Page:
Get the Facts about the MARTA referendum passed as SB 369

SB 369 as Passed House and Senate    April 4, 2016

Summary provided by Todd Long, COO, Fulton County

Senate Bill 369, as amended by Speaker Pro Tem Jan Jones, assists MARTA, the City of Atlanta, and the areas of Fulton County outside of Atlanta to address the critical transportation needs of all the residents of Fulton County. Specifically, the bill as amended does the following:

  • Amends the MARTA Act to permit MARTA and the City of Atlanta to improve the transit needs inside the city. MARTA and Atlanta will formulate a list of critical transit needs in the city and the city will be permitted in November, 2016 to ask the voters of Atlanta to approve an additional sales tax up to 1⁄2 penny to fund these additional transit projects in the city. The City of Atlanta will be able to call for the referendum that can take place as early as November, 2016, or, if so desired, November, 2017.
  • Amends HB 170 passed last year to allow for two different transportation service districts in an effort to address different transportation needs thereby allowing a transportation SPLOST for those Fulton County areas outside of the City of Atlanta and those areas exclusively inside the City of Atlanta.
  • For the Fulton County area outside of the City of Atlanta the different city and county commission representing the citizens in unincorporated Fulton County may develop a list of transportation projects to address the critical needs in the different areas of the county. A TSPLOST tax of up to 0.75% can be approved. The overall list must be approved by these local officials representing at least 60% of the Fulton population outside of the City of Atlanta. The referendum may take place in any general election after July 1, 2016.
  • For the City of Atlanta, the city may develop a list of transportation projects to address the critical needs within the city limits in Atlanta. A TSPLOST tax of up to 0.75% can be approved. However, if the City of Atlanta pursues a MARTA tax of 0.5%, the max rate for TSPLOST is 0.5%. The recommended list must then be approved by the County Commission in order to place it on the ballot for a referendum in Fulton County inside the City of Atlanta. The referendum may take place in any general election after July 1, 2016.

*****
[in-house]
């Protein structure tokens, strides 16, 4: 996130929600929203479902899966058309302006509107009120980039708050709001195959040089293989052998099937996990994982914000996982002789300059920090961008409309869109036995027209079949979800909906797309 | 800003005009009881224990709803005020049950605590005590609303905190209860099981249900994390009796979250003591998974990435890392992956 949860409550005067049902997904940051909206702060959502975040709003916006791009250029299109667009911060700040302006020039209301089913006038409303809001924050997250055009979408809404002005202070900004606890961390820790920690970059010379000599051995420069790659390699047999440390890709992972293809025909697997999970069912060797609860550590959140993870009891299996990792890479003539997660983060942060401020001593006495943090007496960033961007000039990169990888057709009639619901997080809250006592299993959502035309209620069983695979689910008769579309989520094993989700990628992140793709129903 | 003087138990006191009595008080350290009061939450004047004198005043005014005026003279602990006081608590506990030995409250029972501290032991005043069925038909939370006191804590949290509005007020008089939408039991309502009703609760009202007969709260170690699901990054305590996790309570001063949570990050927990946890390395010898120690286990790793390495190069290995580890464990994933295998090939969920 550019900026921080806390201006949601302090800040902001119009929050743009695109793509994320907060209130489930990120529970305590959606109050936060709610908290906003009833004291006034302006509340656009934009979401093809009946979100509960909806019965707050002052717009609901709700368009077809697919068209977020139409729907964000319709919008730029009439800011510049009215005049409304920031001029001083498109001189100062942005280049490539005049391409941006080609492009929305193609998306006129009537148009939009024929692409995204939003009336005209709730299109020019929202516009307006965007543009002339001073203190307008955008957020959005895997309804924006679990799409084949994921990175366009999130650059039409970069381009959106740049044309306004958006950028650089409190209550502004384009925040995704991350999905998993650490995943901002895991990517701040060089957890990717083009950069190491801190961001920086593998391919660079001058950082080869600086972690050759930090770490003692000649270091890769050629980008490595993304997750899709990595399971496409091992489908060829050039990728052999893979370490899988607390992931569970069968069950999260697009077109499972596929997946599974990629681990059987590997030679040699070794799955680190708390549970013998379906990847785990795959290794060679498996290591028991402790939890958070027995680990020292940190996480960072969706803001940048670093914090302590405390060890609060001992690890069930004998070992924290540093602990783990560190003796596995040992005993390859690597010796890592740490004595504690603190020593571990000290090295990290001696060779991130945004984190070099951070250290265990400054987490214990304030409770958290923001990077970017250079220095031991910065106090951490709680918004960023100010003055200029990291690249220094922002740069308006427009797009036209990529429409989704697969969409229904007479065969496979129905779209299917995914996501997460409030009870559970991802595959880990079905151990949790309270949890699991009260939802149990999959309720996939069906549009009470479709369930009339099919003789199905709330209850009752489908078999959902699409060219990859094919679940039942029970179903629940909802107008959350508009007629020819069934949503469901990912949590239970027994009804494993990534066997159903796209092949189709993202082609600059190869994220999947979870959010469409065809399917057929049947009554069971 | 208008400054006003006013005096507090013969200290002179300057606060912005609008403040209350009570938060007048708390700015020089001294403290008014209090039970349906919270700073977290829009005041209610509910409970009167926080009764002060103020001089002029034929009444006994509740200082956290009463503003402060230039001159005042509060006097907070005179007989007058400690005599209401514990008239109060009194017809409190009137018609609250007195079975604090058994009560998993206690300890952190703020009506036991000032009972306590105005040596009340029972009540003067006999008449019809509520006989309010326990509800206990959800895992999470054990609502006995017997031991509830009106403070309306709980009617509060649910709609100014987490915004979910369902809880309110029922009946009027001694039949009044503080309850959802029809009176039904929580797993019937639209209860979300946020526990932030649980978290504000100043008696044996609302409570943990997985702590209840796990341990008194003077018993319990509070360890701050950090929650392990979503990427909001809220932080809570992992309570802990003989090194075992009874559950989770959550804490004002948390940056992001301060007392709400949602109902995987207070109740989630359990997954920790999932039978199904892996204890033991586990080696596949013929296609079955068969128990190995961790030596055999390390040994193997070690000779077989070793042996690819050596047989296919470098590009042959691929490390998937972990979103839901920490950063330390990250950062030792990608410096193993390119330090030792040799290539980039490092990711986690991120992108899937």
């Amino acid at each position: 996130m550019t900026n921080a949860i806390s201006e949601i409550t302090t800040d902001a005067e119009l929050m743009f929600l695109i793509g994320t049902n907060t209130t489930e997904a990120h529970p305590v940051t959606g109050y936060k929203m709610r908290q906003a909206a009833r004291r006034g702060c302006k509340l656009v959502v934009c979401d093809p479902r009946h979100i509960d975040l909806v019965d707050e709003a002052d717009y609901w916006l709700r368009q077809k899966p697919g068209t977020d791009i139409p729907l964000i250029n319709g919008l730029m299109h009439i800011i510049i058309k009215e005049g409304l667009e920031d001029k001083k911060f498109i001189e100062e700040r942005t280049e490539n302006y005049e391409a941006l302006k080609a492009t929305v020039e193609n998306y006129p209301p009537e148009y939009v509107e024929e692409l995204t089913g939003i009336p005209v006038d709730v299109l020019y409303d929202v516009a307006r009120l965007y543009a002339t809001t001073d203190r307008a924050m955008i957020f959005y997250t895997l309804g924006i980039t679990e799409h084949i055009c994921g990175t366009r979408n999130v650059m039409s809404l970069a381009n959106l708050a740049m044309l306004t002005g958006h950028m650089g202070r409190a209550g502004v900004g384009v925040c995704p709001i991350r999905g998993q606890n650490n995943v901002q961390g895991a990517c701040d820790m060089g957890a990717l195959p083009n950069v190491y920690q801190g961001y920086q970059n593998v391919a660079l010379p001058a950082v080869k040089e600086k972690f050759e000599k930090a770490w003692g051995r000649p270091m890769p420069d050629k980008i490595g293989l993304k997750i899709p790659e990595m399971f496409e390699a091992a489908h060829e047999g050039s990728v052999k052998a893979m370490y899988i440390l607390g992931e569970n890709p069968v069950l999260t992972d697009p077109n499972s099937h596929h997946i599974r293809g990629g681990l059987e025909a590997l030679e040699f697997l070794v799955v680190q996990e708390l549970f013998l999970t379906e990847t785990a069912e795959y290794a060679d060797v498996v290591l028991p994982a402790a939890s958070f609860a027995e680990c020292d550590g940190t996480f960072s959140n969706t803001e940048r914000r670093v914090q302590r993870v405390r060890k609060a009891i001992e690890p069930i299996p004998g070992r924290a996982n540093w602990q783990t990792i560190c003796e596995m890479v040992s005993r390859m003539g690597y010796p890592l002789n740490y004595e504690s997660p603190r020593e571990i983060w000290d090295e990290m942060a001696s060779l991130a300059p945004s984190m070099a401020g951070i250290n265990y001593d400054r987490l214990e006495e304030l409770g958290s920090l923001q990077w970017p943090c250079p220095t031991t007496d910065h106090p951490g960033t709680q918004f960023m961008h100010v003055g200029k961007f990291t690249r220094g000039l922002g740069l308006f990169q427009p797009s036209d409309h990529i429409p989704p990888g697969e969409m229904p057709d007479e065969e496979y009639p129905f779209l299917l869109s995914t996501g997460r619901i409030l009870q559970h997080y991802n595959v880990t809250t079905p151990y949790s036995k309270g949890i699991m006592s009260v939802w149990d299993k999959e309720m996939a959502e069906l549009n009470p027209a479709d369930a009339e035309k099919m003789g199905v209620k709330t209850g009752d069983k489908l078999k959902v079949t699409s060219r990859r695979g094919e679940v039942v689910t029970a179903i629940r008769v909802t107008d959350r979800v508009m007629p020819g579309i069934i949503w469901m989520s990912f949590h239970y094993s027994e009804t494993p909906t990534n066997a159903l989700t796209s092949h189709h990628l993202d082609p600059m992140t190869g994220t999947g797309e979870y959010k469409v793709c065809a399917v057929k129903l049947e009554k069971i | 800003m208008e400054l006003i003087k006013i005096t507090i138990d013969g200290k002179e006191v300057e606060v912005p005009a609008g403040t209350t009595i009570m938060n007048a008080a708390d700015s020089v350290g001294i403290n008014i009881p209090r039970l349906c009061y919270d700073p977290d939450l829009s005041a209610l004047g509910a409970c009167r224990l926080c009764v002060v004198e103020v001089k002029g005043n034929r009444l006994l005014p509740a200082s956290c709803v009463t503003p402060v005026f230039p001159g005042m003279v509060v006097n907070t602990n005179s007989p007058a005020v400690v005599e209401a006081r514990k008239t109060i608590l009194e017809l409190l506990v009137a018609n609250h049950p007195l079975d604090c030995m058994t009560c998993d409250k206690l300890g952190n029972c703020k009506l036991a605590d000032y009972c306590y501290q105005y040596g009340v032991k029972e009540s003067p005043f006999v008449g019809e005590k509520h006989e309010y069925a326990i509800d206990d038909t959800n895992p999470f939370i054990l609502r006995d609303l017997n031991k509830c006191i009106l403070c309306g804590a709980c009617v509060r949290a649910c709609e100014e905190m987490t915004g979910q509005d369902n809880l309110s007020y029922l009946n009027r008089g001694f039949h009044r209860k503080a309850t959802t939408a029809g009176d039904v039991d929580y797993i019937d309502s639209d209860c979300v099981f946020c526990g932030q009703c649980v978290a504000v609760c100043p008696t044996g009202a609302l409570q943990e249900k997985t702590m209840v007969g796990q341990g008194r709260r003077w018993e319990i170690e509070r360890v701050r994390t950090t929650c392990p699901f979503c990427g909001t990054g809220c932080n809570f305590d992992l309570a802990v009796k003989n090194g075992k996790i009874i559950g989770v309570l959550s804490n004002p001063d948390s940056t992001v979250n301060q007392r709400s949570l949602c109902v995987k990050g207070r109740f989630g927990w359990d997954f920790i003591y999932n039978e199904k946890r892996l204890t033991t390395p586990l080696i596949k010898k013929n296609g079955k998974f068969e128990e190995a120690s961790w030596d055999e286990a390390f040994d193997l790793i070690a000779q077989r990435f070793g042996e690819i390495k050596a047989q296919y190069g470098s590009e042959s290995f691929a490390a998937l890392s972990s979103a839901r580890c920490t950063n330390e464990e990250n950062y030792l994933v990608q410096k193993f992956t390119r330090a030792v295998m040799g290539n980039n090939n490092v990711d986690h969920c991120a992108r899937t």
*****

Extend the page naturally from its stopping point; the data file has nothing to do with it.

• The Fulton County Commission is charged with calling for a referendum after the local governments inside and outside the City of Atlanta submit a proposed list of transportation projects.


4th Week of the 2016 Session

Dear Friend,

Thank you for letting me know your opinion of the so-called “religious freedom” proposals. District 57 constituents were unanimously opposed to those proposals with the exception of the protection of the pastor.…erty-proposals/

Monday night I will join Bill Nigut on the Lawmakers at 7 on PBS and hope to discuss bills I have introduced to create a redistricting commission of voters rather than legislators.…/en…/20152016/HR/1160 The League of Women Voters, the ACLU, and Common Cause have worked on this issue around the country and I believe it is time for Georgia to have a serious discussion about alternative ways of reapportioning the House, Senate, and PSC districts.

I have also introduced the Gun Safety Act to require background checks at all gun shows and, as you might imagine, have received some heated and hostile emails and phone calls…/en…/20152016/HB/843.

As a continuation of my advocacy to expand Medicaid I have signed a bill entitled “Expand Medicaid Now”…/en…/20152016/HB/823

Legislative Action This Week.

The House reconvened on Monday, February 1 to start our fourth week of the 2016 legislative session. With a month of session behind us, we are hard at work in the General Assembly passing meaningful legislation that will have a positive impact on all Georgians..

We unanimously passed House Bill 801 this week to encourage students to take college courses in certain areas. HB 801 would change the GPA weighting system for HOPE Scholarship recipients who take certain science, technology, engineering, and math (STEM) courses. HB 801 would direct the Board of Regents of the University System of Georgia to select bachelor-level STEM courses to receive extra weight when calculating the HOPE scholarship GPA while a student attends college. Under HB 801, a student completing a class selected for extra weight would receive .5 added to his or her grade when calculating the HOPE scholarship GPA. To qualify for additional grade weighting, identified core and major courses must be determined to be academically rigorous and lead to jobs in high demand STEM fields